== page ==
Not all studies show improvement in intimate and sexual functioning associated with CPAP therapy. Margel and coworkers found that 62% of their participants showed no change in the International Index of Erectile Function-5 after CPAP treatment, with 18% having a worse score.3 Massie and Hart found that 3 weeks of CPAP treatment did not lead to significant change in Intimacy and Sexual Relationships among 39 people with severe OSA.18 A trial of 8 weeks of CPAP in 80 people with mild OSA also did not demonstrate significant improvement.32 Zhuraviev and colleagues found no improvement in sexual function of five men with both OSA and ED following 6 months of CPAP treatment, even though their sleep normalized,8 and Hoekema and colleagues found non-significant improvements in self-reported erectile dysfunction and sexual dissatisfaction in 27 men with OSA following 2 months CPAP treatment.42 It may be that compared to other outcomes, such as daytime sleepiness, changes in intimacy and sexual relationships may take longer to be realized or noticed, given its social nature. Differences in level of disease severity, degree of treatment experience, and presence of a type II error, may be other reasons for the inconsistent results. Larger controlled trials with optimal levels of adherence are needed to more adequately understand the contribution of CPAP treatment to the recovery of intimacy and sexual activity in this population.

Despite significant improvement following 3 months of CPAP therapy, with decreased proportions of the sample reporting difficulty in desire, intimacy, arousal, and orgasm, we also found that the mean Intimacy and Sexual Relationships subscale score for the sample was not at normal levels. We have previously reported residual impairment in optimally adherent patients.11 Indeed, 43% of OSA patients using CPAP for 3 months still experienced reduced daily functioning even with nightly use > 6 hours.11 In a sample of optimally adherent CPAP-treated patients with residual daytime sleepiness and impaired intimate and sexual functioning, significant improvement occurred with modafinil treatment.19


The present study is the only large multicenter investigation to have explored OSA patients' subjective assessments of their intimate and sexual relationships both before and after treatment. The results of this study demonstrate again that OSA affects patients' waking function, and emphasizes the benefits of CPAP treatment in an area of function not often investigated within the context of sleepiness. It points out the necessity of evaluating all areas of function when assessing a person's complaints of excessive daytime sleepiness and including this important area of functioning in the assessment of treatment effectiveness.


This was not an industry supported study. Dr. Weaver has received research support from Respironics Respiratory and Sleep Research Foundation and Cephalon; has consulted for Apnex Medical and Cephalon; has FOSQ license agreements with Sanofi-Aventis, Merck, N.V. Organon, Apnex Medical, Ventus Medical, GlaxoSmithKline, and Philips Respironics; and has received the use of research equipment from Respironics and Protech. The other authors have indicated no financial conflicts of interest.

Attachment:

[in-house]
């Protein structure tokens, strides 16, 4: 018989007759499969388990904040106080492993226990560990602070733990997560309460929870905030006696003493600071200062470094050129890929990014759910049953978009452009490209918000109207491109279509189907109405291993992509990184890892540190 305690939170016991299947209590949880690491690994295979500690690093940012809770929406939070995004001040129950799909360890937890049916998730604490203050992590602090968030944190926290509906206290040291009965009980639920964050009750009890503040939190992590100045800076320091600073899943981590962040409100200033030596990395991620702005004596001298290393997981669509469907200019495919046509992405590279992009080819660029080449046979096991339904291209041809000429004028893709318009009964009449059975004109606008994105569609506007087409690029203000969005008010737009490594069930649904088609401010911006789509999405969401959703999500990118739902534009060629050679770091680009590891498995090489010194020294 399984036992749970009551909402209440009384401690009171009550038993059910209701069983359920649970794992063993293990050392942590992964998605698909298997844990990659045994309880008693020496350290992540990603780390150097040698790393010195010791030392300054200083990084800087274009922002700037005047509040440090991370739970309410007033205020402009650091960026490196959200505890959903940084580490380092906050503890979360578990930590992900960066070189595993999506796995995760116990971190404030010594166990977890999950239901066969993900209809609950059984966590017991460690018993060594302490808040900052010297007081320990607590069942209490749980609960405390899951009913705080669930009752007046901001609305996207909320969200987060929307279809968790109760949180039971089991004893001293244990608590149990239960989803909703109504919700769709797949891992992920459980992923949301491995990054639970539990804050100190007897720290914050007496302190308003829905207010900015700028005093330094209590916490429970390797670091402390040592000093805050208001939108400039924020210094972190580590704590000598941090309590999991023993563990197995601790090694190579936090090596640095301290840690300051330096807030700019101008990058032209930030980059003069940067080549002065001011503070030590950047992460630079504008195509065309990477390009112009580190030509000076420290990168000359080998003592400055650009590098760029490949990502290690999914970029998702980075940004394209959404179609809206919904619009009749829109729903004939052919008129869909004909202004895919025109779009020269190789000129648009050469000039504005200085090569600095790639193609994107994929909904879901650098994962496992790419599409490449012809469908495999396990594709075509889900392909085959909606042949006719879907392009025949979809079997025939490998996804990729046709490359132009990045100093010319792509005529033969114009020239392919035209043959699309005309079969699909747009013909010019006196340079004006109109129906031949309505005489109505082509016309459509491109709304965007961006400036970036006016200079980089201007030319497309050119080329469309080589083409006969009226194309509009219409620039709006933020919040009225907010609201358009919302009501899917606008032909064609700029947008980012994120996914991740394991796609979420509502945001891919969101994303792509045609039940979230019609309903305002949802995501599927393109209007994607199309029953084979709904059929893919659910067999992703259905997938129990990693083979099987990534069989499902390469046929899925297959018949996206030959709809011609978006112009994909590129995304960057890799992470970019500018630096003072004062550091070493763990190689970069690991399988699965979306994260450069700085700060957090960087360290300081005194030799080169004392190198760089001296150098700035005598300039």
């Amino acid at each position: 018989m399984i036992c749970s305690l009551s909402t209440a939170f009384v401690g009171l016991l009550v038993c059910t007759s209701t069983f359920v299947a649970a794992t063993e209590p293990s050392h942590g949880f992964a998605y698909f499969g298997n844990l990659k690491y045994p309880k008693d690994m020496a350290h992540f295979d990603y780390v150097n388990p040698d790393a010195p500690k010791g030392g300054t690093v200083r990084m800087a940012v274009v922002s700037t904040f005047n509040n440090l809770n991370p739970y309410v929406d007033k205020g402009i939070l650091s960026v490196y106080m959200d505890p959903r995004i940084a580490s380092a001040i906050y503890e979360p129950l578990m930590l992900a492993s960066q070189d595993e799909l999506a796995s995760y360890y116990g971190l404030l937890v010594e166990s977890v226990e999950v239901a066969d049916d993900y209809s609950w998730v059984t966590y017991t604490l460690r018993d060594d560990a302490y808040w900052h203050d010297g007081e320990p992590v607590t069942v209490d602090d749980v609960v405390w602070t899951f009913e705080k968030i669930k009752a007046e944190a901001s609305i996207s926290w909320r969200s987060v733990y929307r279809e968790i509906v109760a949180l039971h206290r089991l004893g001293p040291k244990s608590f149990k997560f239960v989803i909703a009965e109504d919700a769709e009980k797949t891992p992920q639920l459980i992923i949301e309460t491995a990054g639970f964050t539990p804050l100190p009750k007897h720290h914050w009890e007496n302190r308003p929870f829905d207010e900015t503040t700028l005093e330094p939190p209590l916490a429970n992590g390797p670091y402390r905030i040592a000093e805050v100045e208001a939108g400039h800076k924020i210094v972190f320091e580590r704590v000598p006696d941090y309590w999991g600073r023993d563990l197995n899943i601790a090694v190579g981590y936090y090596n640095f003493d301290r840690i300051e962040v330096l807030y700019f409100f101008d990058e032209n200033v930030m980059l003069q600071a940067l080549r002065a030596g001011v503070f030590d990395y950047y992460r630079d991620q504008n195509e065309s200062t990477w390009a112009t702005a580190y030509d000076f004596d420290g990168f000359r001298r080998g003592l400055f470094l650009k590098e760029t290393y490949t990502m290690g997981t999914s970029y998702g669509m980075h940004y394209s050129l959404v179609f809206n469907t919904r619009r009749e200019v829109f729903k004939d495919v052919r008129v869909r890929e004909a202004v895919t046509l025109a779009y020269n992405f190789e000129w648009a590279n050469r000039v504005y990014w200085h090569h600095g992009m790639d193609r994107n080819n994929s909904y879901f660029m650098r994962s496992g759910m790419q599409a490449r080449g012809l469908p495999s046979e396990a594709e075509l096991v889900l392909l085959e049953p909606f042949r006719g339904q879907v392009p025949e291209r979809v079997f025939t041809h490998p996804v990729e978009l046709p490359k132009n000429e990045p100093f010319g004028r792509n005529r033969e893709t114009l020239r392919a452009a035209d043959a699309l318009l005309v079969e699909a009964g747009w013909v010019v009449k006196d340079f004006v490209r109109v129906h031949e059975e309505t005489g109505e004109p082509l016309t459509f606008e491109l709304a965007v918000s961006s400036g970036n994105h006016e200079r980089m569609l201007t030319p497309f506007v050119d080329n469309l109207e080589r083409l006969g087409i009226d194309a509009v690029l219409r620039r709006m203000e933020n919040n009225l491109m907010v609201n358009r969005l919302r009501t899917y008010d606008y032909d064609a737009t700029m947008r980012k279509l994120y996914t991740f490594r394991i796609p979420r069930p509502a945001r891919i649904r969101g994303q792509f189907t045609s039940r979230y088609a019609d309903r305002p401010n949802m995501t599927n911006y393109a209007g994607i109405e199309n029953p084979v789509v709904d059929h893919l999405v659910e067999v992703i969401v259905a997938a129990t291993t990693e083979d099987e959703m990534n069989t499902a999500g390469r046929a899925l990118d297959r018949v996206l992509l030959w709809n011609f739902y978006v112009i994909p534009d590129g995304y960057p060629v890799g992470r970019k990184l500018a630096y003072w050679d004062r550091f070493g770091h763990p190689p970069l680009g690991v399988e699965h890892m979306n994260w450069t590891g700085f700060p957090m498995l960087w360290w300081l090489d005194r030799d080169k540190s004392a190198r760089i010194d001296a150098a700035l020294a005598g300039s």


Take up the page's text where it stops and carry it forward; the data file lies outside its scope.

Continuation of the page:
• 1 Wilmoth MCSexuality in chronic illness: impact and interventions2002BostonJones and Bartlett

    Google Scholar
  • 2 Guilleminault CEldridge FLTilkian Asleep apnea syndrome due to upper airway obstruction: a review of 25 casesArch Intern Med19771374

    CrossrefGoogle Scholar
  • 3 Margel DTal RLivne PMPillar GPredictors of erectile function improvement in obstructive sleep apnea patients with long-term CPAP treatmentInt J Impot Res20051718690, 15510189

    CrossrefGoogle Scholar
  • 4 Arruda-Olson AMOlson LJNehra ASomers VKSleep apnea and cardiovascular disease. Implications for understanding erectile dysfunctionHerz200328298303, 12825145

    CrossrefGoogle Scholar
  • 5 Teloken PESmith EBLodowsky CFreedom TMulhall JPDefining association between sleep apnea syndrome and erectile dysfunctionUrology20066710337, 16698364

    CrossrefGoogle Scholar
  • 6 Watson RGreenberg GBakos LSleep apnea and depressionSleep Res1987166

    Google Scholar
  • 7 Goncalves MAGuilleminault CRamos EPalha APaiva TErectile dysfunction, obstructive sleep apnea syndrome and nasal CPAP treatmentSleep Med200563339, 15946896

    CrossrefGoogle Scholar
  • 8 Zhuravlev VNFrank MAGomzhin AISexual functions of men with obstructive sleep apnoea syndrome and hypogonadism may improve upon testosterone administration: a pilot studyAndrologia2009411935, 19400854

    CrossrefGoogle Scholar
  • 9 Luboshitzky RLavie LShen-Orr ZLavie PPituitary-gonadal function in men with obstructive sleep apnea. The effect of continuous positive airways pressure treatmentNeuro Endocrinol Lett2003244637, 15073577

    Google Scholar
  • 10 Weaver TELaizner AMEvans LK, et al.An instrument to measure functional status outcomes for disorders of excessive sleepinessSleep19972083543, 9415942

    Google Scholar
  • 11 Weaver TEMaislin GDinges DF, et al.Relationship between hours of CPAP use and achieving normal levels of sleepiness and daily functioningSleep20073071119, 17580592

    CrossrefGoogle Scholar
  • 12 Chasens ERPack AIMaislin GDinges DFWeaver TEClaustrophobia and adherence to CPAP treatmentWest J Nurs Res20052730721, 15781905

    CrossrefGoogle Scholar
  • 13 American Academy of Sleep MedicineSleep-related breathing disorders in adults: recommendations for syndrome definition and measurement techniques in clinical research. The Report of an American Academy of Sleep Medicine task forceSleep19992266789, 10450601

    CrossrefGoogle Scholar
  • 14 Rechtschaffen AKales AA manual for standardized terminology: techniques and scoring system for sleep stages of human subjects1968Los AngelesUCLA Brain Information Service/Brain Research Institute

    Google Scholar
  • 15 Blanco JZamarron CAbeleira Pazos MTLamela CSuarez Quintanilla DProspective evaluation of an oral appliance in the treatment of obstructive sleep apnea syndromeSleep Breath20059205, 15785917